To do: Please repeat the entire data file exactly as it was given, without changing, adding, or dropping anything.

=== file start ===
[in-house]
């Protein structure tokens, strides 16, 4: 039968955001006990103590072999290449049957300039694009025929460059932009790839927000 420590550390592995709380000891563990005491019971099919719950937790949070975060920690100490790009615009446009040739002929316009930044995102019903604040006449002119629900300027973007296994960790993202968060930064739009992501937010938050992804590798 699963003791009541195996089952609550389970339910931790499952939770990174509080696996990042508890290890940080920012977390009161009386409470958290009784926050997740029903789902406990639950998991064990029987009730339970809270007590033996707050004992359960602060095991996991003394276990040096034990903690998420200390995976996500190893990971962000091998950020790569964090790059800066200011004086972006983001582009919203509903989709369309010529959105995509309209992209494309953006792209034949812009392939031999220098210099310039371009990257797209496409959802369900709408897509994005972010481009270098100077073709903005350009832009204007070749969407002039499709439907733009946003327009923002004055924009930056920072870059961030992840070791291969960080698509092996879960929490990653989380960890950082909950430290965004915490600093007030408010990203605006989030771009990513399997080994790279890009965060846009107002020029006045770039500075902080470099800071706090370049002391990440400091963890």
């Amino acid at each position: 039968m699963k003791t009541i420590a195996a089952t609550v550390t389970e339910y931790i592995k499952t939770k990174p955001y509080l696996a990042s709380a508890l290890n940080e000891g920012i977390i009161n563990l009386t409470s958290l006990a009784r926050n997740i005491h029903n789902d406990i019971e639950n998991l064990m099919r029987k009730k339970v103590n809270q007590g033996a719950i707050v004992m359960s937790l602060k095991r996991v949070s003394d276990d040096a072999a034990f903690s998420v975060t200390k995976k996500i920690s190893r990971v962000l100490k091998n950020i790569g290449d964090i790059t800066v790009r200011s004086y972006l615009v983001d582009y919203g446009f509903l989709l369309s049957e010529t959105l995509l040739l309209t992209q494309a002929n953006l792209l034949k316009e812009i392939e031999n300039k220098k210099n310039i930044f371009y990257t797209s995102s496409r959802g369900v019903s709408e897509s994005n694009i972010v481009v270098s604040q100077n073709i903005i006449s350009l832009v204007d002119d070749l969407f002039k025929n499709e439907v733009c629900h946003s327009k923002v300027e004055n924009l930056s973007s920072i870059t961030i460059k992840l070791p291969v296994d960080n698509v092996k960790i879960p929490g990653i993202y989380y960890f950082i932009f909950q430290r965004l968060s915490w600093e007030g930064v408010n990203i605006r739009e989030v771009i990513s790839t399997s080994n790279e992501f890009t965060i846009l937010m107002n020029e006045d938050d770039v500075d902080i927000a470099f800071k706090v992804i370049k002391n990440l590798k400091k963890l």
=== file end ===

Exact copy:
[in-house]
């Protein structure tokens, strides 16, 4: 039968955001006990103590072999290449049957300039694009025929460059932009790839927000 420590550390592995709380000891563990005491019971099919719950937790949070975060920690100490790009615009446009040739002929316009930044995102019903604040006449002119629900300027973007296994960790993202968060930064739009992501937010938050992804590798 699963003791009541195996089952609550389970339910931790499952939770990174509080696996990042508890290890940080920012977390009161009386409470958290009784926050997740029903789902406990639950998991064990029987009730339970809270007590033996707050004992359960602060095991996991003394276990040096034990903690998420200390995976996500190893990971962000091998950020790569964090790059800066200011004086972006983001582009919203509903989709369309010529959105995509309209992209494309953006792209034949812009392939031999220098210099310039371009990257797209496409959802369900709408897509994005972010481009270098100077073709903005350009832009204007070749969407002039499709439907733009946003327009923002004055924009930056920072870059961030992840070791291969960080698509092996879960929490990653989380960890950082909950430290965004915490600093007030408010990203605006989030771009990513399997080994790279890009965060846009107002020029006045770039500075902080470099800071706090370049002391990440400091963890």
């Amino acid at each position: 039968m699963k003791t009541i420590a195996a089952t609550v550390t389970e339910y931790i592995k499952t939770k990174p955001y509080l696996a990042s709380a508890l290890n940080e000891g920012i977390i009161n563990l009386t409470s958290l006990a009784r926050n997740i005491h029903n789902d406990i019971e639950n998991l064990m099919r029987k009730k339970v103590n809270q007590g033996a719950i707050v004992m359960s937790l602060k095991r996991v949070s003394d276990d040096a072999a034990f903690s998420v975060t200390k995976k996500i920690s190893r990971v962000l100490k091998n950020i790569g290449d964090i790059t800066v790009r200011s004086y972006l615009v983001d582009y919203g446009f509903l989709l369309s049957e010529t959105l995509l040739l309209t992209q494309a002929n953006l792209l034949k316009e812009i392939e031999n300039k220098k210099n310039i930044f371009y990257t797209s995102s496409r959802g369900v019903s709408e897509s994005n694009i972010v481009v270098s604040q100077n073709i903005i006449s350009l832009v204007d002119d070749l969407f002039k025929n499709e439907v733009c629900h946003s327009k923002v300027e004055n924009l930056s973007s920072i870059t961030i460059k992840l070791p291969v296994d960080n698509v092996k960790i879960p929490g990653i993202y989380y960890f950082i932009f909950q430290r965004l968060s915490w600093e007030g930064v408010n990203i605006r739009e989030v771009i990513s790839t399997s080994n790279e992501f890009t965060i846009l937010m107002n020029e006045d938050d770039v500075d902080i927000a470099f800071k706090v992804i370049k002391n990440l590798k400091k963890l």